What concretely disturbs political minds in Tbilisi is that after the war, Russia increased its military presence in the region by adding nearly 2000 peacekeepers in Nagorno-Karabakh – effectively establishing a new military outpost. Moscow now enjoys an unchallengeable military position in the region, with its bases in Armenia and in Georgia’s occupied regions of Abkhazia and Tskhinvali (South Ossetia). This allows Russia to establish direct military control (if it decides to) over the South Caucasus corridor, which includes critical pipeline and railroad infrastructure spanning from the Caspian to the Black Sea via the Georgian territory. For Tbilisi, this means that Russian troops are now essentially closing in on Georgia from all sides and could easily disrupt regional connectivity, the backbone of Georgia’s geopolitical importance to both China and the collective West.
Georgia’s political elites view the Russian peacekeeping force in Nagorno-Karabakh with much suspicion because of the country’s own experience of hosting Russian troops in the early 1990s. One of the conclusions is that Russian peacekeeping forces are a good tool for solidifying Moscow’s geopolitical positions in the neighborhood. Considering the unwillingness to withdraw from Abkhazia and South Ossetia, for Tbilisi, the Russian presence in Nagorno-Karabakh is more of a long-term perspective.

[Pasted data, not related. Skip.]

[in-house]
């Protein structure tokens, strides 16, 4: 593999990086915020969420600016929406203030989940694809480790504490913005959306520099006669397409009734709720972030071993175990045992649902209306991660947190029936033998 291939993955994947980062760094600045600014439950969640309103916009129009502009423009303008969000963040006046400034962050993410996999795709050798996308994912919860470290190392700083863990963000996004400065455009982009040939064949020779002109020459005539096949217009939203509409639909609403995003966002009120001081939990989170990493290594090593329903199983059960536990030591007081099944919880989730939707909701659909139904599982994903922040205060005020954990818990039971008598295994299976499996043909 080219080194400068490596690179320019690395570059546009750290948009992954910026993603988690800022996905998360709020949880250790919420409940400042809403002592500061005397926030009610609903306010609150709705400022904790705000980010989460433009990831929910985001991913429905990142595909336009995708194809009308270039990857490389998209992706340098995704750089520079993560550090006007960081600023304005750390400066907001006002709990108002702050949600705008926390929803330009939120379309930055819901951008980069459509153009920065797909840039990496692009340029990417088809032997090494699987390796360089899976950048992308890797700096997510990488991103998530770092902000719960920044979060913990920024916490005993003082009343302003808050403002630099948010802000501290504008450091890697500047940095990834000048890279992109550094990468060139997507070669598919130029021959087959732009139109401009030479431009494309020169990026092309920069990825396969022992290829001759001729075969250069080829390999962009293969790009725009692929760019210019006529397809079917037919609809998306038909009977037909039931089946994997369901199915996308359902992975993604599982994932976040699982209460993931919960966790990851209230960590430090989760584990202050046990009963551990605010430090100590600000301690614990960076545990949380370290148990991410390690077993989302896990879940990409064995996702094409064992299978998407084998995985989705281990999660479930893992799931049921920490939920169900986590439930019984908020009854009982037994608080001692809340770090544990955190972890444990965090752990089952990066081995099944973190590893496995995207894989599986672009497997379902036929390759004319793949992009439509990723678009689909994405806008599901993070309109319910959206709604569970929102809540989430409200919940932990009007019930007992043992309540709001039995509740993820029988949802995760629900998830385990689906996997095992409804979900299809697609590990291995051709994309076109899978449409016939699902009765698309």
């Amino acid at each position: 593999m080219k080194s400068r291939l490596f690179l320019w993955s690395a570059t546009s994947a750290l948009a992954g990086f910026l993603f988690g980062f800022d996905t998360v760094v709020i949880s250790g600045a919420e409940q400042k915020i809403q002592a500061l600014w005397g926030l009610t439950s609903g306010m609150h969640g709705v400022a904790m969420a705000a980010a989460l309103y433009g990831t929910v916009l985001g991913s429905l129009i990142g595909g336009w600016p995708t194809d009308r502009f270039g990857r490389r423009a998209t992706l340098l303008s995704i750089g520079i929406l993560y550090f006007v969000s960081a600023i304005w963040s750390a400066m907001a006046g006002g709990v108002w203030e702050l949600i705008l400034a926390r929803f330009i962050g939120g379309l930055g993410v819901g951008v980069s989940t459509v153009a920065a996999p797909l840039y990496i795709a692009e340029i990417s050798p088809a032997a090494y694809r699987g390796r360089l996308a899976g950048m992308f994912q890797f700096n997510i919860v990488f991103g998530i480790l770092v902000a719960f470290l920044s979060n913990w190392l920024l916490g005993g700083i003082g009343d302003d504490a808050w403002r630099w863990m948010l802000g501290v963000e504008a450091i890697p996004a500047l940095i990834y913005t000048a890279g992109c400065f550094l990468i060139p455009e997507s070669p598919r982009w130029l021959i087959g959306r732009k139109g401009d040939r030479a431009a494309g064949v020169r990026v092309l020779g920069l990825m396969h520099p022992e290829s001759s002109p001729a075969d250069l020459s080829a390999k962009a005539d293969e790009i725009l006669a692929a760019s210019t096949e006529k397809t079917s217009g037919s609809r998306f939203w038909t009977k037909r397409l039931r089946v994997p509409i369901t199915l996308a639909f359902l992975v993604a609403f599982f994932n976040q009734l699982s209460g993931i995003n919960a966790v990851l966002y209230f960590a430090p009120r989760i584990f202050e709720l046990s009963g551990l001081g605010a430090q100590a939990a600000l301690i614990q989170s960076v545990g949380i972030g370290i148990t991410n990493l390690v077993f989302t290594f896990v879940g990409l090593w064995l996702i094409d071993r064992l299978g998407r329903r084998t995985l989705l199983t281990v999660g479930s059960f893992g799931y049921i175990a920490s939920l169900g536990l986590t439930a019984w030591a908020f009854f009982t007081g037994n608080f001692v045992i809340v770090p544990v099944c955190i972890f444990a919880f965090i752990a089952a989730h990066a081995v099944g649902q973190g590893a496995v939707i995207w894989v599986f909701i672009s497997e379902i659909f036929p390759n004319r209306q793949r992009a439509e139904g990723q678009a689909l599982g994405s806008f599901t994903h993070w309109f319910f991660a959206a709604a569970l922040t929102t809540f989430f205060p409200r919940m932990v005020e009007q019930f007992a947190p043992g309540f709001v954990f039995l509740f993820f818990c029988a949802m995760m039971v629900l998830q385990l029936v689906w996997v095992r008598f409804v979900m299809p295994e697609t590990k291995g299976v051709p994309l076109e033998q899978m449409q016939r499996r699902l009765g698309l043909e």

Tbilisi also understands that Russia will likely play a long game where, in order to persuade Azerbaijan to allow the Russian peacekeeping mission to remain on its soil beyond the end of 2025, it will use various tools such as incidents on the contact line in Nagorno-Karabakh. If this fails, a more concrete plan could be extensive supplies of military hardware to Armenia which will be used to build a battle-ready military capable of offensive operations, a useful tool for the Kremlin to secure its continued presence in the conflict zone. The context always differs, but similar developments were taking place in Abkhazia and South Ossetia in the 1990s and early 2000s. Instability provided Russia with perfect opportunities to interfere, and play a subtle game by increasing distrust between Tbilisi on the one hand and Sokhumi and Tskhinvali on the other.
Overall, Russia’s policies toward Georgia’s two regions have represented a building block in Russia’s emerging strategy since the early 1990s – namely, the use of conflict zones across the post-Soviet space in order to keep Moldova, Ukraine, and the South Caucasus away from NATO and the EU, often through the deliberate stoking of separatist conflicts. This policy has been successful so far, as the EU and NATO have refrained from extending membership to Georgia, Moldova, and Ukraine. In the Nagorno-Karabakh case, the West is largely absent, but Turkish influence has been on the rise, so Russia had to step in to keep Ankara at bay, and not let Baku gain control over its entire territory, as it would free Azerbaijan from Russian influence. Seen from this perspective, the Russian move to send its peacekeepers fits into the overall strategy of keeping its neighborhood from third countries.
By Emil Avdaliani